What Is Qtum (QTUM)


We've moved a long way from Bitcoin when it comes to blockchain technology. Most new Layer 1 platforms use innovations far beyond the original Bitcoin model. Qtum, however, has taken desirable elements from Ethereum and Bitcoin. This combination makes it a particularly interesting project due to its unique architecture. So, if you've ever wondered what makes Qtum special, Academy is here to run you through its unique aspects together.

What is Qtum?

Qtum (pronounced Quantum) was founded in 2016 by Ashley Houston, Neil Mahl, and Patrick Dai. The project ran an ICO (Initial Coin Offering) in 2017, raising $15.6 million before launching its mainnet in September of that year. The Qtum network's primary concept is to combine aspects of Ethereum (ETH) and Bitcoin's (BTC) networks. The team has taken Bitcoin's unspent transaction output (UTXO) model and combined it with Ethereum's smart contract capabilities while leveraging the upstream benefits of both chains.

How does Qtum work?

There are four significant aspects to the Qtum network:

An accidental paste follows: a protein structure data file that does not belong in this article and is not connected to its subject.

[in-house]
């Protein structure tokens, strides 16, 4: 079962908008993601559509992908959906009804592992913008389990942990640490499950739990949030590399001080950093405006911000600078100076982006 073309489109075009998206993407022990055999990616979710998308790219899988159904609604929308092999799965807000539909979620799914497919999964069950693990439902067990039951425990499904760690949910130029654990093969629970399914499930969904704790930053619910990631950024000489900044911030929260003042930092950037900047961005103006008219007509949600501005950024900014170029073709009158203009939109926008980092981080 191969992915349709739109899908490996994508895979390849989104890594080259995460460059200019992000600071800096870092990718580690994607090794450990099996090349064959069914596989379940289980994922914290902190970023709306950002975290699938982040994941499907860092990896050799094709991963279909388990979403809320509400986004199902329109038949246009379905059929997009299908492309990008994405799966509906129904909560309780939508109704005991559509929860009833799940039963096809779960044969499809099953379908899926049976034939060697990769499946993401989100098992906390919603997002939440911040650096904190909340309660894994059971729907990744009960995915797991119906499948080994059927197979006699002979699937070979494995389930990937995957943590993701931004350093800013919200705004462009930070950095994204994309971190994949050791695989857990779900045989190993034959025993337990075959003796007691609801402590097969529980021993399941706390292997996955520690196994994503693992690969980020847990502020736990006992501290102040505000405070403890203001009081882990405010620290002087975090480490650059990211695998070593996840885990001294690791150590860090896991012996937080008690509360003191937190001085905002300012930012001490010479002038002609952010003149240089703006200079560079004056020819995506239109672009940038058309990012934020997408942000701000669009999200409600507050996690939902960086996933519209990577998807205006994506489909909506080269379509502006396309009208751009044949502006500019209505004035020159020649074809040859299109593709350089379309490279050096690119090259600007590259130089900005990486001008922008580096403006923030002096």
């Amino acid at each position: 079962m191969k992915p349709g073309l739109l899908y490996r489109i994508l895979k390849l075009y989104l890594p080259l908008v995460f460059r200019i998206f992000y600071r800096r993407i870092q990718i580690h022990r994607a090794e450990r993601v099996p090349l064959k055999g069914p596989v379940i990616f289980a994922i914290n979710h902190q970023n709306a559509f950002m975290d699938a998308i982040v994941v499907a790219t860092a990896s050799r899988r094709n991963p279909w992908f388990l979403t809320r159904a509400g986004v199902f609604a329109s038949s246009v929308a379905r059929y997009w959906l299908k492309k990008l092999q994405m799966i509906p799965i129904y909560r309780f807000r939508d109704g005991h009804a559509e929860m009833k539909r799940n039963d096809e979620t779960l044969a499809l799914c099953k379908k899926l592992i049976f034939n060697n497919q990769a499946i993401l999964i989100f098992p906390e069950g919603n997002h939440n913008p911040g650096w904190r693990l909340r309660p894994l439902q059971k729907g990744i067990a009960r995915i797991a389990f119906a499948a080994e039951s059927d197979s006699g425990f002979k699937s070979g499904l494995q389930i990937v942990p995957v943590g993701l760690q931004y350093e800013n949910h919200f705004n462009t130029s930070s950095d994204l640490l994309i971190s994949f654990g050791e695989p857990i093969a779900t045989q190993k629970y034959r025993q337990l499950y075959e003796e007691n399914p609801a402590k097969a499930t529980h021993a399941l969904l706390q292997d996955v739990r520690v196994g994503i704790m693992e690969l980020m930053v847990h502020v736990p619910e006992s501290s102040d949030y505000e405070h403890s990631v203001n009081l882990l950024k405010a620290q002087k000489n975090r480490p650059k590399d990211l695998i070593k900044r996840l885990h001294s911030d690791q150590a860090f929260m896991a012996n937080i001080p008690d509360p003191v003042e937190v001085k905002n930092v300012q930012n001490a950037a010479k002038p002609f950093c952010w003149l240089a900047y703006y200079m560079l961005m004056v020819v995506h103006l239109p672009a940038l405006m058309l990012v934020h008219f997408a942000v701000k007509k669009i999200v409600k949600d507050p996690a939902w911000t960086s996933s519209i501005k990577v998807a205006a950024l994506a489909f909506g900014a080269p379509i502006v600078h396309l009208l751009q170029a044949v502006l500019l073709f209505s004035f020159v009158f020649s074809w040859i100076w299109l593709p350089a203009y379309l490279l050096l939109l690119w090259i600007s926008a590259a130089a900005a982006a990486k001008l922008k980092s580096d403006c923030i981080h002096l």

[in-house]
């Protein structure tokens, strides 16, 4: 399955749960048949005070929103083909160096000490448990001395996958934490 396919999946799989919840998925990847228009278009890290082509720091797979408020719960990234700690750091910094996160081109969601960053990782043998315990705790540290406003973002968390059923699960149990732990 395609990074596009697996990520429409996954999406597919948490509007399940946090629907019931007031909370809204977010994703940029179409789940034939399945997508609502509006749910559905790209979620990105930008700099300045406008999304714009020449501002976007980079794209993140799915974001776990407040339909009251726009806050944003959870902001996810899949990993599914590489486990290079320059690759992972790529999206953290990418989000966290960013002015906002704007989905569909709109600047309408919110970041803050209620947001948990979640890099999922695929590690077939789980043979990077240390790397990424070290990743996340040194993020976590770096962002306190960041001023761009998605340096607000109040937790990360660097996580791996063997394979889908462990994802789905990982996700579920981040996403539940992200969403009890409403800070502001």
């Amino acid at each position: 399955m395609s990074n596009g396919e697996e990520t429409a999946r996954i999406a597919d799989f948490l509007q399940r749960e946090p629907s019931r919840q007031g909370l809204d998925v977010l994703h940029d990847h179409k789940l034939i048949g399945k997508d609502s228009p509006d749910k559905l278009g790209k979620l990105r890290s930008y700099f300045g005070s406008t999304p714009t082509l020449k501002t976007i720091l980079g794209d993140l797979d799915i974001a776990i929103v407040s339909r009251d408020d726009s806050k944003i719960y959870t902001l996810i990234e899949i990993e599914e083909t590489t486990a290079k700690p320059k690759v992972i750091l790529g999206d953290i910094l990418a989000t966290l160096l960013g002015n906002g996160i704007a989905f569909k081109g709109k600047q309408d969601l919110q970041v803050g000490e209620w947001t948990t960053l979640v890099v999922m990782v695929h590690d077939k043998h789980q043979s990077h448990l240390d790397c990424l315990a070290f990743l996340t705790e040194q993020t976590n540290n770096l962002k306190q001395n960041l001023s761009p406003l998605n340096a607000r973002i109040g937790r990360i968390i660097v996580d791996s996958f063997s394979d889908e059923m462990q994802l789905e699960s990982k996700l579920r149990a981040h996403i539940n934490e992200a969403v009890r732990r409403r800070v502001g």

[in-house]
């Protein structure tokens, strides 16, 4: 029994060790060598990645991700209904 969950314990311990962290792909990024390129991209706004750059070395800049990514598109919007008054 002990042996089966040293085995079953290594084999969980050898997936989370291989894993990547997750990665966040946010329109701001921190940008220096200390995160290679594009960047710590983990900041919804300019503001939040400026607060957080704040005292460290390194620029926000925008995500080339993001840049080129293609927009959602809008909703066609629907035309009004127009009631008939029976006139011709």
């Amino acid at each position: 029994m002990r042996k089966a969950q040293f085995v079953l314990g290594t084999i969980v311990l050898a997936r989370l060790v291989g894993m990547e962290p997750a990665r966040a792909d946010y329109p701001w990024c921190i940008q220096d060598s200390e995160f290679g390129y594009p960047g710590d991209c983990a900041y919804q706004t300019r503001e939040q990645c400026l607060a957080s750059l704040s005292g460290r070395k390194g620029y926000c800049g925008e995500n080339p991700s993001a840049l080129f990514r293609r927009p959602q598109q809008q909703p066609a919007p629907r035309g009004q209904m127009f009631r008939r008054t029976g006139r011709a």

1. A UTXO model for accounting.

2. A Solidity smart contract platform.

3. An Account Abstraction Layer.

4. A Proof of Stake consensus mechanism.

To create this mix, Qtum has used a modified Bitcoin Core client software to complete the transaction base of their network. The network is also Ethereum Virtual Machine (EVM) compatible and uses Solidity as its coding language.

This means you can easily port code and DeFi (Decentralized Finance) projects from Ethereum onto Qtum. Also, its custom Proof of Stake (PoS) consensus mechanism has been made to target critical security issues.

What is a UTXO?

UTXOs are Unspent Transaction Outputs and a common concept in the cryptocurrency world. On some networks, cryptocurrency transactions are made of outputs and inputs. Sending 1 BTC, for example, requires you to use UTXOs as inputs to then "send" as an output. These UTXOs are then marked as spent, and the output becomes a new UTXO.
Imagine you're sending 0.6 BTC. This actually will be made up of 0.4 BTC and 0.2 BTC outputs from previous transactions. However, if you only wanted to send 0.3 BTC, you would need to split the 0.4 BTC UTXO into 0.3 for your friend and 0.1 for yourself. This leaves 0.4 BTC entirely spent and two new UTXOs of 0.3 and 0.1.

This system of accounting may seem odd, but it has its benefits: